Organization of the Nervous System
Describe the function of the nervous system.
Describe the components of CNS and PNS.
Describe the divisions and subdivisions of the PNS.
Overview of the Nervous System
The nervous system is anatomically divided into the central nervous system (CNS) and the peripheral nervous system (PNS). The CNS is made up of the brain and spinal cord. The PNS consists of both cranial and spinal nerves that act as conduits for information travelling between the body and the CNS. The PNS can be functionally subdivided into sensory and motor components. The motor division of the PNS is subdivided into the somatic nervous system that primarily controls voluntary activities and the visceral efferent nervous system that primarily controls involuntary activities. The visceral motor system is also called the autonomic nervous system (ANS). It has two branches: the sympathetic nervous system and parasympathetic system ().
Fig. 1.1 The nervous system is divided into the central (CNS) and peripheral (PNS) nervous systems. The CNS consists of the brain and spinal cord, which constitute a functional unit. The PNS consists of the nerves emerging from the brain and spinal cord (cranial and spinal nerves, respectively).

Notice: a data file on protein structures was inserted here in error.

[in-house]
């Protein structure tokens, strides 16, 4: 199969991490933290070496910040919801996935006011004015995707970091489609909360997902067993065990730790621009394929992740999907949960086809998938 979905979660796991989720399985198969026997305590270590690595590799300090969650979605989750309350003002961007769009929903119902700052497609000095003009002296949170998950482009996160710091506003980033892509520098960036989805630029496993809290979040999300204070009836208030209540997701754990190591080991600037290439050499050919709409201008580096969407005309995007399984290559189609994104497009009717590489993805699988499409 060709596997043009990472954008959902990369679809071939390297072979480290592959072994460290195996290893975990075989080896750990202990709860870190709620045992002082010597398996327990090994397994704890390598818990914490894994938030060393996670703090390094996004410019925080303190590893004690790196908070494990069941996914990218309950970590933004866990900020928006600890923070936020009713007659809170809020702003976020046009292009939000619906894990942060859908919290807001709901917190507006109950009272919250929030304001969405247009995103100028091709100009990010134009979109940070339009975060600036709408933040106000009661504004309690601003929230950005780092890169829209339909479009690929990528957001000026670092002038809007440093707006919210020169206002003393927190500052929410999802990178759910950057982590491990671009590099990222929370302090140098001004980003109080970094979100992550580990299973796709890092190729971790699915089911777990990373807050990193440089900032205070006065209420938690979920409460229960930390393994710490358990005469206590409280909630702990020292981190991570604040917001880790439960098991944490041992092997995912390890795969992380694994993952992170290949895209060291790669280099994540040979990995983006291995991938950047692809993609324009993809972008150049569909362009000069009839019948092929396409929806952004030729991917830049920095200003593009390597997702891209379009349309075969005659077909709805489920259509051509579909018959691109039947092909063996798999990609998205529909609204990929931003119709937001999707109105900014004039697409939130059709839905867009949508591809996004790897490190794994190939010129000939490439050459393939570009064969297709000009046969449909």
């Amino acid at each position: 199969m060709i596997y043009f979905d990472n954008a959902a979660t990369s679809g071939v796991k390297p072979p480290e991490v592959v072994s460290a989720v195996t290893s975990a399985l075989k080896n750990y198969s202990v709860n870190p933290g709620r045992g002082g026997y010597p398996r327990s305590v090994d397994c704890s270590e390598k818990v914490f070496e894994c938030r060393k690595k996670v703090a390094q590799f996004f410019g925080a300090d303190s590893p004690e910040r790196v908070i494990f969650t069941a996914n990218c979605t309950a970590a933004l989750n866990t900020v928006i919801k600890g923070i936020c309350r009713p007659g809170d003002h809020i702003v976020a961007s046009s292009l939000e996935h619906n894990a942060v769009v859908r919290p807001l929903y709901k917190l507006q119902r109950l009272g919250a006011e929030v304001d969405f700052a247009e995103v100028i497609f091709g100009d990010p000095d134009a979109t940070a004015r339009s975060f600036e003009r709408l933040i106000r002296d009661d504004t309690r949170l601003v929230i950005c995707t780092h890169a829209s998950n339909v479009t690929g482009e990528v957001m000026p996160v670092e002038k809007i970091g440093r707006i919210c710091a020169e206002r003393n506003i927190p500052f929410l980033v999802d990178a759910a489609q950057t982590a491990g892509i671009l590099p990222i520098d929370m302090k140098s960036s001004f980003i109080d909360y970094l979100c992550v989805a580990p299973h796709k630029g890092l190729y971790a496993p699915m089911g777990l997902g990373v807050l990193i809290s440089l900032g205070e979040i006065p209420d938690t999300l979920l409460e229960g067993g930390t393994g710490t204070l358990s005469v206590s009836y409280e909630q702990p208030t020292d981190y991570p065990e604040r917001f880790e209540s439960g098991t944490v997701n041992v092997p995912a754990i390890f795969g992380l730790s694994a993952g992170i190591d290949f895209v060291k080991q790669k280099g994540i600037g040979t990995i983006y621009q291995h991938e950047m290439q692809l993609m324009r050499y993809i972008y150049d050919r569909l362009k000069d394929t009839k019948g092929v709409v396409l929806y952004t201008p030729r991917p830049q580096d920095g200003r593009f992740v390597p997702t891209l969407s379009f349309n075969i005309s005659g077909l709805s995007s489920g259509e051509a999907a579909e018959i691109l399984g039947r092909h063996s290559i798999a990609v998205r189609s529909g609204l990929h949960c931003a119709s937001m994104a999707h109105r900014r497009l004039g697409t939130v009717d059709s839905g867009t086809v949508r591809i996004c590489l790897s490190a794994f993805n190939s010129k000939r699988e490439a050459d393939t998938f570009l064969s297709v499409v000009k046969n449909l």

The Central Nervous System
The CNS is composed of the brain and spinal cord ().
The brain can be divided into the following major structures: cerebrum, brainstem, and cerebellum ().
The cerebrum is made up of two cerebral hemispheres, each containing several lobes.
The midbrain, pons, and medulla make up the brainstem.
The cerebellum has lobes and hemispheres as well as a midline structure known as the vermis.
The brain resides in the cranium while the spinal cord is contained within the vertebral column.
The function of the CNS is to process and coordinate information that is received from the body and then direct the appropriate responses necessary for the maintenance of normal activity.
The CNS is composed of neurons (a, b), which transmit impulses and neuroglial cells (c), which perform a more supportive function in maintaining homeostasis. Neuroglia do not transmit impulses
The gray and white matter of the CNS is largely made up of the cell bodies of neurons and the myelinated axons of neurons, respectively ().
Fig. 1.2 The central nervous system (CNS) is composed of the brain and spinal cord. (Reproduced with permission from Gilroy AM, MacPherson BR. Atlas of Anatomy. Third Edition. © Thieme 2016. Illustrations by Markus Voll and Karl Wesker.)
Fig. 1.3 Midsagittal section of adult brain showing the right hemisphere. (Reproduced with permission from Gilroy AM, MacPherson BR. Atlas of Anatomy. Third Edition. © Thieme 2016. Illustrations by Markus Voll and Karl Wesker.)
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